Mobile-first assessment methods for volume screening

A candidate-centric recruitment process involves communicating clearly with candidates and providing them with feedback. But you should also aim to ‘meet candidates where they are’. And, increasingly, they’re on-the-go. Mobile devices are how they interact with the world. 56% of job seekers want to be able to apply for their next role via a mobile device.

When nearly everyone has a smartphone or a tablet, it makes sense not only to promote your jobs online but to allow candidates to apply via mobile devices. This offers the benefits of speed and convenience, because candidates don’t have to switch devices to sit the tests. They’re in control of when and where they participate. In other words, they can interact with you at a time and place that suits them”

-Source: cut-e Whitepaper, 2017

Increasingly, employers who want to source the best talent, especially in high-volume screening exercises, are realising that traditional laptop or desktop assessment solutions simply won’t do.

As per the quotation above, IO Professionals will have to find candidates where they are, rather than where it will be convenient for the employer. In fact, if there is one overarching trend in contemporary talent sourcing, it is to move from being employer-centric to being candidate-centric. In a contested talent landscape, employers have to stand out from competitors, and that means offering the most effective and candidate-centric recruitment process possible.

Mobile-first vs. Mobile-enabled assessments

Mobile assessments can go a long way in addressing the shortfalls of more traditional approaches. By being where the candidates are, they can significantly increase efficiency in screening out large volumes of unsuitable applicants.

But it’s important to distinguish between mobile-enabled and mobile-first assessments.

Mobile-enabled assessments are traditional online assessments developed for large monitors and assume candidate interactions will take place via keyboard and mouse. These assessments are simply adapted to be displayed on mobile devices.

Unfortunately, there are more than a few pitfalls to this approach, not least of which is the difficulty of translating interfaces properly (i.e from keyboard and mouse to touch screens).

In contrast, mobile-first assessments take into account how tests will display on a small screen as well as how mobile devices allow for different modes of interaction (e.g. touch and gestures). Mobile-first assessments also undergo validity and reliability trials across different devices to ensure equanimity of results.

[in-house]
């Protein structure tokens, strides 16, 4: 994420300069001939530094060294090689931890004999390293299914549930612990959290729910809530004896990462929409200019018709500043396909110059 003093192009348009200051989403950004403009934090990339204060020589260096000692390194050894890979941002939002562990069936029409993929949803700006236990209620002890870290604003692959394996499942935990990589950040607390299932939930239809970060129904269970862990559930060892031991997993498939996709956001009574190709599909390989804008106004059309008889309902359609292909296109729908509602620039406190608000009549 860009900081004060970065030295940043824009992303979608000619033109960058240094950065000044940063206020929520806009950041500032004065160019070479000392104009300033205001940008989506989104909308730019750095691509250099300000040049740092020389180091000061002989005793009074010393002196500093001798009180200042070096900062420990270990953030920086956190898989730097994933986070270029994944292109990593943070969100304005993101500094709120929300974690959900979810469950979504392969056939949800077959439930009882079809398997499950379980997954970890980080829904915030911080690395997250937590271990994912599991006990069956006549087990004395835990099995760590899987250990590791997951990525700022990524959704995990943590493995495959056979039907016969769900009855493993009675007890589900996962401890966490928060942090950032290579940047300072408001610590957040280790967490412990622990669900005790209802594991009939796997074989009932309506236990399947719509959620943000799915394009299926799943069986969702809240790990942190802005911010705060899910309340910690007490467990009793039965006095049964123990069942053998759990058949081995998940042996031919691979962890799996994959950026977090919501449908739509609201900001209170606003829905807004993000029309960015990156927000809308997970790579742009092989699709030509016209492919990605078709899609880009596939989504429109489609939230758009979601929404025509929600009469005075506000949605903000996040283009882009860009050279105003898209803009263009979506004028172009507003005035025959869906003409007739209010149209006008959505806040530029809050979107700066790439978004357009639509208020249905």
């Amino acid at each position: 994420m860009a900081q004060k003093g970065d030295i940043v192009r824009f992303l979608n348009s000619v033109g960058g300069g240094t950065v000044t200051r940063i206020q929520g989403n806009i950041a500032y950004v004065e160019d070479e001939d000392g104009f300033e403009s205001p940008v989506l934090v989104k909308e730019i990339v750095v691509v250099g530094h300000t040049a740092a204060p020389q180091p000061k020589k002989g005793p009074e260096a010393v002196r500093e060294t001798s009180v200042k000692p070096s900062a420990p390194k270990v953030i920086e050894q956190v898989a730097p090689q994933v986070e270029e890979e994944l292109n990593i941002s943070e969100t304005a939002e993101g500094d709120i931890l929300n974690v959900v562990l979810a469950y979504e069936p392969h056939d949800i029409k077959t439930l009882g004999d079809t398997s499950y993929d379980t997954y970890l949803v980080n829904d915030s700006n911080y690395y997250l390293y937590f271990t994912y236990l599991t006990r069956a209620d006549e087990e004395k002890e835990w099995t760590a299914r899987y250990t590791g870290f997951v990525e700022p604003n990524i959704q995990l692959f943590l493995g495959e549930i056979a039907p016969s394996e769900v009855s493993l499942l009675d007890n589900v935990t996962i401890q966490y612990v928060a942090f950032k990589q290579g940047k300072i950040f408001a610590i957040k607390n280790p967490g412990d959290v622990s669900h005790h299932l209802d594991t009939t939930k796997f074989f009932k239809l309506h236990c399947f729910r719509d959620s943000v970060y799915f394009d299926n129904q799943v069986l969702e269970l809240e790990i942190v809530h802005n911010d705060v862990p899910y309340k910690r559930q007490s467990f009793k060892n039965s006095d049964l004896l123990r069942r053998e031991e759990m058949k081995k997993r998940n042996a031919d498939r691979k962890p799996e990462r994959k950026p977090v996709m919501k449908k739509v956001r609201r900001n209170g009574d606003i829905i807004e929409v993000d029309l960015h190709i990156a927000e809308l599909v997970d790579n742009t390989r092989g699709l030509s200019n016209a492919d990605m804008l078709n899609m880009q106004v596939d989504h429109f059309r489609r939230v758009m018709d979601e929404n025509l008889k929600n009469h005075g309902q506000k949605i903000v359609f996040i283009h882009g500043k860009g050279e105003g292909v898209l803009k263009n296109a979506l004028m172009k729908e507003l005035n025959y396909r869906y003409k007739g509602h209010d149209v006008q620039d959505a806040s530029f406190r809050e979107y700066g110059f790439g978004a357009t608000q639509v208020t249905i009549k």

Candidate-centric selection

While it is vitally important that employers’ recruitment practices align with business goals and budgets, IO Practitioners can no longer ignore the candidate experience.

Here’s a useful thought experiment to consider: How many applicants have your organisation rejected in the last year? If, for instance, you recruited 300 candidates in the past 12 months, it might mean that you’ve rejected a few thousand candidates.

The problem is, if your selection processes seem outdated, unfair, or just unappealing, there are currently thousands of potentially bad messages about your company being released in social networks across the country and world.

In fact, recent studies show that:

  • 64% of candidates share information about their recruitment experience on social media.
  • 88% of candidates say they are more likely to buy from a company that offered them a positive recruitment experience.

Given the potential negative impact of less-than-ideal candidate experiences, mobile assessments show significant promise in safeguarding your organisation against needless negative public messaging.

Mobile assessments and high-volume screening

High volume screening can become a costly exercise in both time and money when not done effectively. Mobile assessments offer a substantial benefit in this regard since candidates can easily access assessments. In addition, job-preview tests can give immediate feedback to candidates about their likely “fit” to the culture of the company before more expensive assessments are undertaken.

Mobile-first assessments offer the following benefits to high volume (and general) screening:

  • They tend to be shorter, to allow candidates to undertake the process quickly.
  • Shorter tests have the advantage of reduced drop-out because candidates are more likely to complete them.
  • Many candidates now prefer the anonymity of applying from their mobile device rather than their company computer.
  • Mobile devices can also speed up the process of video interviewing. As a result, you can now start to incorporate assessments and video interviews into your selection process at an earlier stage.

Final thoughts

In this and preceding articles, we’ve examined the pitfalls and benefits of mobile assessment technologies. Candidate-centric mobile assessments promise a more engaged, more motivated pool of first hires. New developments like video interviewing will open up large talent pools to high-volume screening that have been resistant to such sophisticated selection methods in the past.

For IO Practitioners, it is imperative to use well-developed, mobile-first assessments rather than cut-and-paste mobile-enabled assessments. Very much like computer-based assessments that offered an exciting new paradigm for assessment professionals decades ago, mobile-first assessments may well be the next progression in testing technology.

Fortunately, TTS has partnered with one of the leading test developers in the mobile-first and game-based assessment space, cut-e. If you would like to know more about the promise of mobile-first assessments, video interviewing, or other innovations, why not drop us a line at This email address is being protected from spambots. You need JavaScript enabled to view it. or visit us at